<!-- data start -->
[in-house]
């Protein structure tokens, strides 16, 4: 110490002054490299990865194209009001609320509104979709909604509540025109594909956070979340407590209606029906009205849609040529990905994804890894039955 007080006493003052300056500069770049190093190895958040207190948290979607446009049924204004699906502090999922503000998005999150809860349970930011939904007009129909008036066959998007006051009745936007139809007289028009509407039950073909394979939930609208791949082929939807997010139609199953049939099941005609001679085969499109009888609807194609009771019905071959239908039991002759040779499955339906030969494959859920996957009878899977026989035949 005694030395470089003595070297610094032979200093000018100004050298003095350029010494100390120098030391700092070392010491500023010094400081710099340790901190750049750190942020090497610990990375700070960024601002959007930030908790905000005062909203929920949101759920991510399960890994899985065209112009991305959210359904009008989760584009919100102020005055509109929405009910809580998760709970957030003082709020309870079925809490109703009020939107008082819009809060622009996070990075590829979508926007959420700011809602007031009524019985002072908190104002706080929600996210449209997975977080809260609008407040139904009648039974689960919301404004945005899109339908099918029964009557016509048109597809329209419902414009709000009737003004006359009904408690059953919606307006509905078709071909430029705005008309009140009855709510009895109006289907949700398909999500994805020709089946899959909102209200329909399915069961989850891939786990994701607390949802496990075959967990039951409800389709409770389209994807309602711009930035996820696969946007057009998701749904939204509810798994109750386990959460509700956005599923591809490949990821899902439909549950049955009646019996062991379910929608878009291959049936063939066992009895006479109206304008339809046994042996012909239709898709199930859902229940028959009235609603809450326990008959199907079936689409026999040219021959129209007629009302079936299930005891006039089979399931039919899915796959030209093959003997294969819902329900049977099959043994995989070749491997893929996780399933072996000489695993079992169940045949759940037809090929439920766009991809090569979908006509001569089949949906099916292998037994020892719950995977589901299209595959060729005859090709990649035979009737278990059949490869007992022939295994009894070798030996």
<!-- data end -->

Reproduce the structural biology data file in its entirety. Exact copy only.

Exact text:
[in-house]
């Protein structure tokens, strides 16, 4: 110490002054490299990865194209009001609320509104979709909604509540025109594909956070979340407590209606029906009205849609040529990905994804890894039955 007080006493003052300056500069770049190093190895958040207190948290979607446009049924204004699906502090999922503000998005999150809860349970930011939904007009129909008036066959998007006051009745936007139809007289028009509407039950073909394979939930609208791949082929939807997010139609199953049939099941005609001679085969499109009888609807194609009771019905071959239908039991002759040779499955339906030969494959859920996957009878899977026989035949 005694030395470089003595070297610094032979200093000018100004050298003095350029010494100390120098030391700092070392010491500023010094400081710099340790901190750049750190942020090497610990990375700070960024601002959007930030908790905000005062909203929920949101759920991510399960890994899985065209112009991305959210359904009008989760584009919100102020005055509109929405009910809580998760709970957030003082709020309870079925809490109703009020939107008082819009809060622009996070990075590829979508926007959420700011809602007031009524019985002072908190104002706080929600996210449209997975977080809260609008407040139904009648039974689960919301404004945005899109339908099918029964009557016509048109597809329209419902414009709000009737003004006359009904408690059953919606307006509905078709071909430029705005008309009140009855709510009895109006289907949700398909999500994805020709089946899959909102209200329909399915069961989850891939786990994701607390949802496990075959967990039951409800389709409770389209994807309602711009930035996820696969946007057009998701749904939204509810798994109750386990959460509700956005599923591809490949990821899902439909549950049955009646019996062991379910929608878009291959049936063939066992009895006479109206304008339809046994042996012909239709898709199930859902229940028959009235609603809450326990008959199907079936689409026999040219021959129209007629009302079936299930005891006039089979399931039919899915796959030209093959003997294969819902329900049977099959043994995989070749491997893929996780399933072996000489695993079992169940045949759940037809090929439920766009991809090569979908006509001569089949949906099916292998037994020892719950995977589901299209595959060729005859090709990649035979009737278990059949490869007992022939295994009894070798030996």